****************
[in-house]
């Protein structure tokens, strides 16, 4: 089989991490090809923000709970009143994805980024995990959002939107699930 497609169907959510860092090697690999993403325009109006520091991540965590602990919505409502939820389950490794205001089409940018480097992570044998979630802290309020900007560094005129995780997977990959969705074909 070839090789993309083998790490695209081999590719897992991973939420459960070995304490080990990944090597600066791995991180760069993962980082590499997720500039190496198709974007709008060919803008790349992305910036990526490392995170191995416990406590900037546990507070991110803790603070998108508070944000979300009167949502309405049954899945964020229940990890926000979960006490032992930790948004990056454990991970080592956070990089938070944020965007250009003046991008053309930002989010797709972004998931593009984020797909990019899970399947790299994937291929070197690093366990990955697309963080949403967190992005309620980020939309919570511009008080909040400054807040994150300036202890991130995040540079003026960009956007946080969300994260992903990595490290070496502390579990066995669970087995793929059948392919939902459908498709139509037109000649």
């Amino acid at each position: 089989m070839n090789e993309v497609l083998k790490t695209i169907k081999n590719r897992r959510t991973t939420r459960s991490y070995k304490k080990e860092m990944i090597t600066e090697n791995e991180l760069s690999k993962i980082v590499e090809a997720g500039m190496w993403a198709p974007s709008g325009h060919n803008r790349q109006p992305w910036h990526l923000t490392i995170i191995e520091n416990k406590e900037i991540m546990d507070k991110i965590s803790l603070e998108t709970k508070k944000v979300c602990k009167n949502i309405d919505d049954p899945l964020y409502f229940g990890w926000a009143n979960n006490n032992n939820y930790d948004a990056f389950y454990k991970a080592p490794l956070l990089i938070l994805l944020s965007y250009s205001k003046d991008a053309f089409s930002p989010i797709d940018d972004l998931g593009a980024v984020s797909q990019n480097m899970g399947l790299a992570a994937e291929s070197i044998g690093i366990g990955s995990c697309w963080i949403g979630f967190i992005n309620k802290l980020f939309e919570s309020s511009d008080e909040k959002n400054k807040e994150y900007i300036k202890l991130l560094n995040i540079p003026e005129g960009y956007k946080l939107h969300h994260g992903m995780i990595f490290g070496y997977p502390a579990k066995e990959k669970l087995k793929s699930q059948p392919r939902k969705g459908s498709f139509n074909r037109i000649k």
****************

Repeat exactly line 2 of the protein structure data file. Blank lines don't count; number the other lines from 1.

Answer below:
């Protein structure tokens, strides 16, 4: 089989991490090809923000709970009143994805980024995990959002939107699930 497609169907959510860092090697690999993403325009109006520091991540965590602990919505409502939820389950490794205001089409940018480097992570044998979630802290309020900007560094005129995780997977990959969705074909 070839090789993309083998790490695209081999590719897992991973939420459960070995304490080990990944090597600066791995991180760069993962980082590499997720500039190496198709974007709008060919803008790349992305910036990526490392995170191995416990406590900037546990507070991110803790603070998108508070944000979300009167949502309405049954899945964020229940990890926000979960006490032992930790948004990056454990991970080592956070990089938070944020965007250009003046991008053309930002989010797709972004998931593009984020797909990019899970399947790299994937291929070197690093366990990955697309963080949403967190992005309620980020939309919570511009008080909040400054807040994150300036202890991130995040540079003026960009956007946080969300994260992903990595490290070496502390579990066995669970087995793929059948392919939902459908498709139509037109000649």